How does that help you stay focused during a game? During a game, when you can get rid of the excess noise in your head, when you’re just focusing on yourself and your body and what you’re doing, it gets rid of those distractions when you’re actually playing. You know you’re prepared, and you’re in a calm mindset. You can focus on just rugby, which is what I love.
In your coming out post, you thank your boyfriend Fergus. Am I allowed to ask how you met? Absolutely. We met when he was here in Boston for a year doing research for a Harvard lab. We met online, on an app. We went out and we never stopped going out. It’s actually going to be three years on Thursday.
When you live in a closet, what kind of mental toll does that take on you? Your relationship? It took a really big toll. I wasn’t fully out in every aspect of my life. It was something I kept separate from rugby. My parents have known since I was 12, so that aspect was a bit easier. [Fergus] had a relationship with my family. They’d met, they got on very well. But in terms of the toll, it just got to the point where we had the conversation a few times if [coming out] was something I was afraid to do because of backlash, or because I was ashamed of him. You can have that conversation any number of times, but actions speak louder than words. So it started to impact me even more when I realized the impact it was taking on him.
What kind of emotional preparedness are you now able to achieve? I think, especially for me as an athlete, it’s one less thing to worry about, one less noise in my head. It was really difficult for my mental health. I just sort of realized that I wanted to wish the person I love a “happy birthday.” I wanted to celebrate my relationship with him. At a certain point, I realized I needed to do it so I wouldn’t have it weighing on my career or my personal life.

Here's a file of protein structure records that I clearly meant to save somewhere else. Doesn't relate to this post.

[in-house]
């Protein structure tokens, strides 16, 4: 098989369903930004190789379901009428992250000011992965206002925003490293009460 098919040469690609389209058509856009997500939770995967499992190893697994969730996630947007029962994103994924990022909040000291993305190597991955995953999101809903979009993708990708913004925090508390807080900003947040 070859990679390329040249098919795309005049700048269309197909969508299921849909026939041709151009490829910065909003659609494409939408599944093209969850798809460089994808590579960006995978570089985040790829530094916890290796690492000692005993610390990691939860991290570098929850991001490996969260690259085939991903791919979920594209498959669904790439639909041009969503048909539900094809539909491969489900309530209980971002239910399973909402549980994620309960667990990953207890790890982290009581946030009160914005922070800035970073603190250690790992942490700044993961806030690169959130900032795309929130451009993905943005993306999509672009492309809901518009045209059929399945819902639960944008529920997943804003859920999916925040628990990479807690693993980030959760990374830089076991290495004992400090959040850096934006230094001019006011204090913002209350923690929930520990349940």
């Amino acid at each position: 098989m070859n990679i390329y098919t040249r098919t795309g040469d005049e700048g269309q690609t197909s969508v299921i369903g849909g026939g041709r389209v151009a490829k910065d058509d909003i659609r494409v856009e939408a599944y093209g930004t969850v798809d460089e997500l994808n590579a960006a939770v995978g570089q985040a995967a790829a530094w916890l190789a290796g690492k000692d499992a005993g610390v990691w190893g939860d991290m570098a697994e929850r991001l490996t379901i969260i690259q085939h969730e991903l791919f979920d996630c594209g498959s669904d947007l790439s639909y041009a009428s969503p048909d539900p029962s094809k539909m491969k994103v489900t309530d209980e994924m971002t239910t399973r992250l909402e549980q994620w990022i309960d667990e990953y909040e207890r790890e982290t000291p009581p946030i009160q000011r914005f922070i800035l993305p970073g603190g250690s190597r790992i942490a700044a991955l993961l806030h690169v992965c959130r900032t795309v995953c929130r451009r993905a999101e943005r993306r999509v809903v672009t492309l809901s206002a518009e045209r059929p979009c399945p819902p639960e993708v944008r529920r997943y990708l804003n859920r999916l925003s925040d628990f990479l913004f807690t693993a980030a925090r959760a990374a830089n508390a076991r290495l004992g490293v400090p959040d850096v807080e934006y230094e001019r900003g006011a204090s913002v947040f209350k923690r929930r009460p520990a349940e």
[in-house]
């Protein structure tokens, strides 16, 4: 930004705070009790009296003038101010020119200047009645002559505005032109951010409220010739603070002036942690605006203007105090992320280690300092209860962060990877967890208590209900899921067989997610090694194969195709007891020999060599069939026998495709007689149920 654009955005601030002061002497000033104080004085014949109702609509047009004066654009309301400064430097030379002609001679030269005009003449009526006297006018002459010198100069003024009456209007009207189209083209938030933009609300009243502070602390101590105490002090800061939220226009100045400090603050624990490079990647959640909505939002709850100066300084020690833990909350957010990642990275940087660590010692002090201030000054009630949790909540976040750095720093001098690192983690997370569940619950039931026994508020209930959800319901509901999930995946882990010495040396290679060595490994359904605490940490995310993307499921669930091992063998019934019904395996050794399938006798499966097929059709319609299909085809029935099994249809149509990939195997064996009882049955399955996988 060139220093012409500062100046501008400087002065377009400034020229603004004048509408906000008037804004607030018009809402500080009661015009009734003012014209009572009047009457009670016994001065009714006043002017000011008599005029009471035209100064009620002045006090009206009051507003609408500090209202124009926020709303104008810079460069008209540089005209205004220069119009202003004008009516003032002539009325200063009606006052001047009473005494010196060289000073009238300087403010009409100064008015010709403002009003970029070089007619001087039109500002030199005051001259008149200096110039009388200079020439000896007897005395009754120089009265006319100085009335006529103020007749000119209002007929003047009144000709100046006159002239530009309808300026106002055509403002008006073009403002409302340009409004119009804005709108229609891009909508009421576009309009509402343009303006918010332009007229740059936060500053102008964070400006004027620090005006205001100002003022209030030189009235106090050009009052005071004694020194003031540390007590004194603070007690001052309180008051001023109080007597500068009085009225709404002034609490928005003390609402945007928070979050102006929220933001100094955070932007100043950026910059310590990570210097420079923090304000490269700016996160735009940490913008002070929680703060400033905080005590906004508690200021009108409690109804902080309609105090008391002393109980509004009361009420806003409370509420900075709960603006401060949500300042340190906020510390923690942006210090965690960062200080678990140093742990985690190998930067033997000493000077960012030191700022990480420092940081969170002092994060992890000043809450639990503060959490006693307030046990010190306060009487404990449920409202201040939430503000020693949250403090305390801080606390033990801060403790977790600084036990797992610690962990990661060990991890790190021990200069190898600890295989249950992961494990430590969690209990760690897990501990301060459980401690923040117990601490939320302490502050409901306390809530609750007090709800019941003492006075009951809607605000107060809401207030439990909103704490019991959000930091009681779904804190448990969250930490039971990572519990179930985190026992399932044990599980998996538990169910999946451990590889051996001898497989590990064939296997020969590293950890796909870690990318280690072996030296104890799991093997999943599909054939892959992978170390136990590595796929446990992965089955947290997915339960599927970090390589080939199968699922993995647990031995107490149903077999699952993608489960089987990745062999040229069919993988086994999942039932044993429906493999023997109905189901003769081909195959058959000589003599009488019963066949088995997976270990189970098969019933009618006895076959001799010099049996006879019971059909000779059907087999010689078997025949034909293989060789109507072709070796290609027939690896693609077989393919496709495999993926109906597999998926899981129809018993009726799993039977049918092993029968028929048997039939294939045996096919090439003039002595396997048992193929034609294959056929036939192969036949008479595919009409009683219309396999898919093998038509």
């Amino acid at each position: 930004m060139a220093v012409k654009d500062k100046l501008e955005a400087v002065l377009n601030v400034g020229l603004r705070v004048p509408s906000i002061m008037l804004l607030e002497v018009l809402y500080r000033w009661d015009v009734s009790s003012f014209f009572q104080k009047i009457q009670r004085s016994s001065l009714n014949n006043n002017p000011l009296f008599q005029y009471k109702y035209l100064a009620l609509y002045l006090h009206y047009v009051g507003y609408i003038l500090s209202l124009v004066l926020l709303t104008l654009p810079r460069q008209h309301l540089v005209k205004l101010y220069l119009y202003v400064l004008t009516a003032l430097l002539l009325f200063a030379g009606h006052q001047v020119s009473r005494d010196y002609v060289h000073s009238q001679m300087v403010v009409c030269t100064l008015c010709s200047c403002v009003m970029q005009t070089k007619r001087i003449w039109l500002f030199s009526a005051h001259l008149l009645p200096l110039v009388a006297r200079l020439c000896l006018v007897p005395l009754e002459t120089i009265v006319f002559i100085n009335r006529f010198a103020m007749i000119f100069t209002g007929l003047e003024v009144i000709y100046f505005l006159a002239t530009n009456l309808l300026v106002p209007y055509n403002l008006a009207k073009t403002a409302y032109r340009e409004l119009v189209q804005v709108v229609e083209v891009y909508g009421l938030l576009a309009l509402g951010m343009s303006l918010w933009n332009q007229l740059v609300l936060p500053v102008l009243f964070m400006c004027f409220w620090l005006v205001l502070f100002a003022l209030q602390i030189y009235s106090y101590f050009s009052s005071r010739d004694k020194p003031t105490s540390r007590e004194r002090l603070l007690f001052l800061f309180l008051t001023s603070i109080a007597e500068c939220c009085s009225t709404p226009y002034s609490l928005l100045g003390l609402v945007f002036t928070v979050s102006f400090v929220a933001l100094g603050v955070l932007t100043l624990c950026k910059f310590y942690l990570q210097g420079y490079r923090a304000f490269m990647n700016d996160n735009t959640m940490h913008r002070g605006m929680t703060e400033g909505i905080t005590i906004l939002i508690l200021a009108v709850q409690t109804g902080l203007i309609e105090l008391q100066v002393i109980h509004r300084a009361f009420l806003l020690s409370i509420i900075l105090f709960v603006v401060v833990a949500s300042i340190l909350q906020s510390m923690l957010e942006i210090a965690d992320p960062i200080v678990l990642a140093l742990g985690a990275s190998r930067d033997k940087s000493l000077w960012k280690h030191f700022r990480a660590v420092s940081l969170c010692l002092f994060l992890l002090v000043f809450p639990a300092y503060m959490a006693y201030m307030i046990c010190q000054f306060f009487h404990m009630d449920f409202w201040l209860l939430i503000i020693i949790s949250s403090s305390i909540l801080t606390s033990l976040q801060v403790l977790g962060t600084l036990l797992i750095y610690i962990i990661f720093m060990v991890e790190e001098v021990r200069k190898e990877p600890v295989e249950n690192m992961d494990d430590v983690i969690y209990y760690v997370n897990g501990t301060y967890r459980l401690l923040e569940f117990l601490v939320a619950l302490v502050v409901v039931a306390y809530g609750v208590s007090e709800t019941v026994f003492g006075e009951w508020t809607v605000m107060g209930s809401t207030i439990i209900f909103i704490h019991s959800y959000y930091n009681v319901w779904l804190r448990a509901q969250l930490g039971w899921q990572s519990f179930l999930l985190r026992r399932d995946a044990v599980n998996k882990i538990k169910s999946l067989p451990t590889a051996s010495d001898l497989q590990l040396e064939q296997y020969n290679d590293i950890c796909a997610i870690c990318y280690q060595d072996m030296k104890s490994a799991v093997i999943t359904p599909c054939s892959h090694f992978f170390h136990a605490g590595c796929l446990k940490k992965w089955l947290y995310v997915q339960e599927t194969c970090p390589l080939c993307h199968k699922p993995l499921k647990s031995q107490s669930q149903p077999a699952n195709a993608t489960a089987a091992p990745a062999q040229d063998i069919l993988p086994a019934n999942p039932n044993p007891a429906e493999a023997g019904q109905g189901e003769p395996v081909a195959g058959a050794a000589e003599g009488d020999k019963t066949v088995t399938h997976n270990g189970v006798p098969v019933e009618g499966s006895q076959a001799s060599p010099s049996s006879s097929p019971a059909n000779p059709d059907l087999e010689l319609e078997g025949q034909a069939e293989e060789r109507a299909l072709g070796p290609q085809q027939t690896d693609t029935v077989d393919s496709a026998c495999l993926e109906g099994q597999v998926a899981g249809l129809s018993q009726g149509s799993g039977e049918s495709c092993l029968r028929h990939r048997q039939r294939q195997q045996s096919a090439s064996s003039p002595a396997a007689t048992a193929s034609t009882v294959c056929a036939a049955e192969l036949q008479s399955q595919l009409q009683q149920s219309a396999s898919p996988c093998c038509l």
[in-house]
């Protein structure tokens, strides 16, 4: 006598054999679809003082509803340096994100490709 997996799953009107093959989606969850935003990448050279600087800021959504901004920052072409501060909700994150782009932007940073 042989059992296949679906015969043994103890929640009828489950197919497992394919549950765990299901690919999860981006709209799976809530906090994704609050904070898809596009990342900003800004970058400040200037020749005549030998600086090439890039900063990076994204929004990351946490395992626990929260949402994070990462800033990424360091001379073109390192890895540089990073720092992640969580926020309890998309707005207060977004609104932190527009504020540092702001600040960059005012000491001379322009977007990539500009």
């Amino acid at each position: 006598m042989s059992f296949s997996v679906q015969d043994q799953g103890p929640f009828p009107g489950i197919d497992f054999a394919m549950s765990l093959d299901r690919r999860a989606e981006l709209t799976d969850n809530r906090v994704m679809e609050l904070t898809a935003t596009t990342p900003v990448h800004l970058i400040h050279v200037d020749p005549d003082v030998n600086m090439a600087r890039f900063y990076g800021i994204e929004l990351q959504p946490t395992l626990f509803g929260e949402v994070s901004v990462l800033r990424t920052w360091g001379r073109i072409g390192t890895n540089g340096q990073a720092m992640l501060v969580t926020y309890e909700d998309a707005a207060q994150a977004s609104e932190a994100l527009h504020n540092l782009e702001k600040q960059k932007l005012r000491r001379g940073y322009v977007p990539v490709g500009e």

Since coming out, what kind of balance do you find in your life? The biggest change has been just feeling more care-free. I don’t need to censor myself. If someone asks me how my weekend was, I can say “I did this with Fergus” or “We had date night.” I just feel more relaxed around my friends.
What has the response been in the league? It’s been amazing. In terms of my teammates, they’ve all been really supportive. I’ve been surprised at the impact that [coming out] has had on people who aren’t members of the LGBTQ community. I’ve had teammates who are cis and straight men come up to me and tell me it’s extremely important, what I’ve done. I don’t think I was anticipating that level of support, and it’s been across the board.
You can’t play forever. How do you prevent the stress of that from frightening you? That’s a great question. For me, it comes back to staying present and doing what I can to maximize opportunities. I’m very aware I can’t do this forever. The way that I’ve compensated for that is by pushing and taking every opportunity to play as much as I can. So the way to keep it weighing on my mind is to do what I do: play and have a career that I can be proud of. When all is said and done and I can’t play anymore, I can say “I did all I could.”
Do you have plans post-retirement? Now that I’ve come forward as the first openly gay professional rugby player in the US, it gives me a lot of opportunities to be an advocate and speak to different teams and communities. I want to merge that with my passion for coaching and address communities in that way. So I’m going to stay involved in rugby far beyond playing. It will always be a central part of my life.
What do you keep on your nightstand? I have a picture of me & Fergus, one of our first pictures from when we went on a trip. I’m embarrassed to say I usually have at least a couple empty mugs. I drink a lot of tea, and I don’t take those cups out every day. I keep a pen and paper to make notes and plans, and I also have a whiteboard that I use as well.